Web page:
The aim of this interdisciplinary unit is to foster readings of meal and food in East Mediterranean antiquity. Profane and sacral aspects or domestic and official spheres are involved in this topic, whose boundaries are sometimes fluid: e.g. Lord’s supper can be understood horizontally as a more or less profane meal ritual that defines the community in term of ecclesia (body/soma of Christ). The community substitutes the absent resurrected soma of Christ (M. Klinghardt). Otherwise, and according to the traditional dogmatic reading, Lord’s supper is interpreted vertically as a ritual meal: bread and wine symbolize the community with participation/koinonia in Christ.
In material terms the history of Lord’s supper is long and rich in variety according to temporal and regional characteristics (e.g. Roman and Greek bankett traditions). In the Hebrew Bible and in Jewish texts food symbolism is encountered in very different contexts: e.g. pessach meal or also dietary restrictions do not primarily lead to theological conclusions. They have first off a strong impact on personal and collective identity with specific tendencies of participation or distinction in ancient and medieval Jewish or Christian communities.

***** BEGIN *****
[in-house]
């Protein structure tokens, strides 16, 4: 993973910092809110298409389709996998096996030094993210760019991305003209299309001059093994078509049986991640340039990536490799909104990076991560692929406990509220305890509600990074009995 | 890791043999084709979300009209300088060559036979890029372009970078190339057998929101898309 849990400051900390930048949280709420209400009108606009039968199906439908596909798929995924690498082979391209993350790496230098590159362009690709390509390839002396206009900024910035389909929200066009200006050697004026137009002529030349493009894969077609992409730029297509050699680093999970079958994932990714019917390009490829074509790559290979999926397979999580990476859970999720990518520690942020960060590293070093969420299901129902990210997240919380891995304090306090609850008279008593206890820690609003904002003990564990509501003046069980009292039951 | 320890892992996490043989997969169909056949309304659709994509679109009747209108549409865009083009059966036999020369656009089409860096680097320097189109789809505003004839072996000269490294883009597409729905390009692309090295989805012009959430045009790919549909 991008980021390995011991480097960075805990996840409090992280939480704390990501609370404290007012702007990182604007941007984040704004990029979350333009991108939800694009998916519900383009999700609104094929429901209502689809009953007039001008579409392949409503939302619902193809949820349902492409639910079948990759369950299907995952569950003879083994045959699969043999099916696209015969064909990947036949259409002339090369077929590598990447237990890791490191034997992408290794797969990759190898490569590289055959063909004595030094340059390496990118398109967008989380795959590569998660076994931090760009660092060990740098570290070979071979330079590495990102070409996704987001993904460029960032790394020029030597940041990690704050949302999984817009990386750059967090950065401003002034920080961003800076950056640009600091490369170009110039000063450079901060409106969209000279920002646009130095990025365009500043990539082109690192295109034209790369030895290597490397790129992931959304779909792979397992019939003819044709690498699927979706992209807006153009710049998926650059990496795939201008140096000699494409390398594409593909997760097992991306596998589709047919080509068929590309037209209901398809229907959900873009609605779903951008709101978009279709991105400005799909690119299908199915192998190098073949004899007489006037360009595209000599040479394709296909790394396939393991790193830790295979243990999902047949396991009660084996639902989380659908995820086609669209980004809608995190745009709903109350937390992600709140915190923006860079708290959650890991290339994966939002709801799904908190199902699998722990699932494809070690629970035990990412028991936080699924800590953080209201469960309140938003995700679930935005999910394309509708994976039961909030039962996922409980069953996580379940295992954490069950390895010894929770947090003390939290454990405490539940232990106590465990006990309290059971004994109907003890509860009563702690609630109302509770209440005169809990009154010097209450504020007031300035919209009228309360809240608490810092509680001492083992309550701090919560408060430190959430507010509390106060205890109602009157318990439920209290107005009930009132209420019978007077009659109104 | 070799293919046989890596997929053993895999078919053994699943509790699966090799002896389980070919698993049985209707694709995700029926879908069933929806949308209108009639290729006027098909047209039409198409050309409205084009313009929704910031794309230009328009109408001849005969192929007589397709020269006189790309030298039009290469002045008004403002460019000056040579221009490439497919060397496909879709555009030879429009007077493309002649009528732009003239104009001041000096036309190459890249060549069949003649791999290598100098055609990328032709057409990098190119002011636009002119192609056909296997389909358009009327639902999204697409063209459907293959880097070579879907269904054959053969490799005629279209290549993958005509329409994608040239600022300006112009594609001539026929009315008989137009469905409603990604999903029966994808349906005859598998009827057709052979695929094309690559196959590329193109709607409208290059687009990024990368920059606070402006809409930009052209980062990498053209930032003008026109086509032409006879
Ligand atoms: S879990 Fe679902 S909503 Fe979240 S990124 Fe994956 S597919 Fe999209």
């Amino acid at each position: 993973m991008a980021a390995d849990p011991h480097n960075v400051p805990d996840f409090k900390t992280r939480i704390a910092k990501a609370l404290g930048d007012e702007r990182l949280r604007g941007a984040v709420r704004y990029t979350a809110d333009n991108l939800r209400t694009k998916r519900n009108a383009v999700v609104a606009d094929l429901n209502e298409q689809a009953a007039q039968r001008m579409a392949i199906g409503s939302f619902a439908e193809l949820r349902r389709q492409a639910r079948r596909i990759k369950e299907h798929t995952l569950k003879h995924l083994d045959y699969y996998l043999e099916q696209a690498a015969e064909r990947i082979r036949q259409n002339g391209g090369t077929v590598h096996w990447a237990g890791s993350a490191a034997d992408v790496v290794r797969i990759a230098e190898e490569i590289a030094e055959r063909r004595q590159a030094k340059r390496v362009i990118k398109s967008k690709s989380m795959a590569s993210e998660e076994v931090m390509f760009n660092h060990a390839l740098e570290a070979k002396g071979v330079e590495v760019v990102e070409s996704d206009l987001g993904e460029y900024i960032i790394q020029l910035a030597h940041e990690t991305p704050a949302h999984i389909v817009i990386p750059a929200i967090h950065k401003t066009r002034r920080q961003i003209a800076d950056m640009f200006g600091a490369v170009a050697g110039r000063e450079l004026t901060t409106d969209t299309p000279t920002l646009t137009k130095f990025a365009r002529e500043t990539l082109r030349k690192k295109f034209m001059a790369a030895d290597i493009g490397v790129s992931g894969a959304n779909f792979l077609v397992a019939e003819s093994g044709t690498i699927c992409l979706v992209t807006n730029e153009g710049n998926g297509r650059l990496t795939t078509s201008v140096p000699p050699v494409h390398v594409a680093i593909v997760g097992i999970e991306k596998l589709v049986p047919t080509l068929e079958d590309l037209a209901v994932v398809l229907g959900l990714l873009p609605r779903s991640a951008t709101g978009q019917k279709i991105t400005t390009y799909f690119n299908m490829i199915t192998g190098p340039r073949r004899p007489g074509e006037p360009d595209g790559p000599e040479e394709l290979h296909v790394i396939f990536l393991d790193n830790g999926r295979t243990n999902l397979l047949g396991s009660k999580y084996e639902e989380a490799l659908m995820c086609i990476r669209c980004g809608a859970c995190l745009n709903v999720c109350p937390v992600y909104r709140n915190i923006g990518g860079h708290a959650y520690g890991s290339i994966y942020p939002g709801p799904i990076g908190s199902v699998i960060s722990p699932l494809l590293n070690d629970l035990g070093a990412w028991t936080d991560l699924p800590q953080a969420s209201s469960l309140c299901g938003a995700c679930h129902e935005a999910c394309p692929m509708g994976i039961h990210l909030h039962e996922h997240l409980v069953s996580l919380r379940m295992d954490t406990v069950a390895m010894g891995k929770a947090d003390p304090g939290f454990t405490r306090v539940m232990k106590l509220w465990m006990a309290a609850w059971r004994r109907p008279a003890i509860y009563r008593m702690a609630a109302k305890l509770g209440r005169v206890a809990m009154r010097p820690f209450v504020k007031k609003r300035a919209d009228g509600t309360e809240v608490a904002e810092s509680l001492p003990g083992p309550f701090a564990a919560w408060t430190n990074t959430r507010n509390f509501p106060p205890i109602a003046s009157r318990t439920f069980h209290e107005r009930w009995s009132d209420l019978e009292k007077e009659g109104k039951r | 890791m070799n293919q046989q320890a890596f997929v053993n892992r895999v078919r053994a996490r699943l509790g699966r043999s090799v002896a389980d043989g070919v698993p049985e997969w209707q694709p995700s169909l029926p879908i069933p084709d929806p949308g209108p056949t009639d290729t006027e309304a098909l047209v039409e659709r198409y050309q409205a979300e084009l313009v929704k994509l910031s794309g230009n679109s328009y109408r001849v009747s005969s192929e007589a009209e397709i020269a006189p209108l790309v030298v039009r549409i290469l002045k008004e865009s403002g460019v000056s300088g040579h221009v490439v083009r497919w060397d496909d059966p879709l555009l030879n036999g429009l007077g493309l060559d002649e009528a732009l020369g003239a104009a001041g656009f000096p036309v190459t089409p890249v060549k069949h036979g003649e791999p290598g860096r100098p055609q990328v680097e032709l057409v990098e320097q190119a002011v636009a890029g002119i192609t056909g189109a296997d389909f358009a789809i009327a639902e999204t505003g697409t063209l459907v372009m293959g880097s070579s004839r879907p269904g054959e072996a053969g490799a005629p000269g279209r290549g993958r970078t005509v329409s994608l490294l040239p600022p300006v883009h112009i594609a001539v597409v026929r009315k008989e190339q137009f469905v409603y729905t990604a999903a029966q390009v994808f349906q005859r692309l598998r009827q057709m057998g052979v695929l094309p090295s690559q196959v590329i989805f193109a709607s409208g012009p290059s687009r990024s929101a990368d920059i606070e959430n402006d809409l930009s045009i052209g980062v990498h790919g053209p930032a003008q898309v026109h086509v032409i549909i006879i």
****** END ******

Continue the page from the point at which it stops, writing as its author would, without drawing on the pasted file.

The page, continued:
This workshop aims to work out the topic of food and meal in these different perspectives including intersectional, spatial, anthropological and other social-historical or medical approaches. Bodily and intellectual or spiritual nurture and nourishment are equally concerned.
Material Food Studies, Dietary Restrictions, Ritual Meals, Metaphorical Meaning of Food in Antiquity, Domestic Religion